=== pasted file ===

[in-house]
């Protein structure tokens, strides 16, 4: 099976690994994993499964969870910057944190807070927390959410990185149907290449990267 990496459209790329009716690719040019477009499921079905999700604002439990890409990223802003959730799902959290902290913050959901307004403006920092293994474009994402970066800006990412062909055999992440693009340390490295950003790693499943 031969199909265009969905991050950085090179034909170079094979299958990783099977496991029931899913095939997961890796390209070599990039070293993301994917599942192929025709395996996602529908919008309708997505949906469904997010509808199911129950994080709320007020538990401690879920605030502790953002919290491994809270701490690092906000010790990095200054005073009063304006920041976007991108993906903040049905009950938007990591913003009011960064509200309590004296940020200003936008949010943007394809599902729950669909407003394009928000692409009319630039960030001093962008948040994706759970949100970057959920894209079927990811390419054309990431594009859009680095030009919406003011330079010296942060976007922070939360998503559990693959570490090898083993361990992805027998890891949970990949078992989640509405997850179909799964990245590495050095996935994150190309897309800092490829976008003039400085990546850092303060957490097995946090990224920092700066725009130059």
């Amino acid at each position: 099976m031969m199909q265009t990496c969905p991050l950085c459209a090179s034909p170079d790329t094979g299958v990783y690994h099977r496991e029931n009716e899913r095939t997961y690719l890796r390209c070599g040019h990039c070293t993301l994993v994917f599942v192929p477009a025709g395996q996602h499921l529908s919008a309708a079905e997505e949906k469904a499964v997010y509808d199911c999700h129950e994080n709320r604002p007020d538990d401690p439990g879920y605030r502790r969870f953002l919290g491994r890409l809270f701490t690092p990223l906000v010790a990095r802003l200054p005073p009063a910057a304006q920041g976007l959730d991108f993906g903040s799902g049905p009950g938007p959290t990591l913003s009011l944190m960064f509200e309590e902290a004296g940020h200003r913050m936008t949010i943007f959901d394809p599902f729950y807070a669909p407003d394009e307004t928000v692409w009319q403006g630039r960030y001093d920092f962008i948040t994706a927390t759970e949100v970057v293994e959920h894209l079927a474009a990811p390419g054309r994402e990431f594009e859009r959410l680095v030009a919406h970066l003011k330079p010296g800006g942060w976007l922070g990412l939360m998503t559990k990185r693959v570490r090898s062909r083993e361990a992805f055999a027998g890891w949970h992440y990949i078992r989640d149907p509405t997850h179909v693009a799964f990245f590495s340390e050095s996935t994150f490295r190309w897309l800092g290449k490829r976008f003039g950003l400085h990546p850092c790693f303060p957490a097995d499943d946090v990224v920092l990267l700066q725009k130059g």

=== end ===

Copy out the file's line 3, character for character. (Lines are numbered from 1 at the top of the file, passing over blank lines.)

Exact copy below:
């Amino acid at each position: 099976m031969m199909q265009t990496c969905p991050l950085c459209a090179s034909p170079d790329t094979g299958v990783y690994h099977r496991e029931n009716e899913r095939t997961y690719l890796r390209c070599g040019h990039c070293t993301l994993v994917f599942v192929p477009a025709g395996q996602h499921l529908s919008a309708a079905e997505e949906k469904a499964v997010y509808d199911c999700h129950e994080n709320r604002p007020d538990d401690p439990g879920y605030r502790r969870f953002l919290g491994r890409l809270f701490t690092p990223l906000v010790a990095r802003l200054p005073p009063a910057a304006q920041g976007l959730d991108f993906g903040s799902g049905p009950g938007p959290t990591l913003s009011l944190m960064f509200e309590e902290a004296g940020h200003r913050m936008t949010i943007f959901d394809p599902f729950y807070a669909p407003d394009e307004t928000v692409w009319q403006g630039r960030y001093d920092f962008i948040t994706a927390t759970e949100v970057v293994e959920h894209l079927a474009a990811p390419g054309r994402e990431f594009e859009r959410l680095v030009a919406h970066l003011k330079p010296g800006g942060w976007l922070g990412l939360m998503t559990k990185r693959v570490r090898s062909r083993e361990a992805f055999a027998g890891w949970h992440y990949i078992r989640d149907p509405t997850h179909v693009a799964f990245f590495s340390e050095s996935t994150f490295r190309w897309l800092g290449k490829r976008f003039g950003l400085h990546p850092c790693f303060p957490a097995d499943d946090v990224v920092l990267l700066q725009k130059g």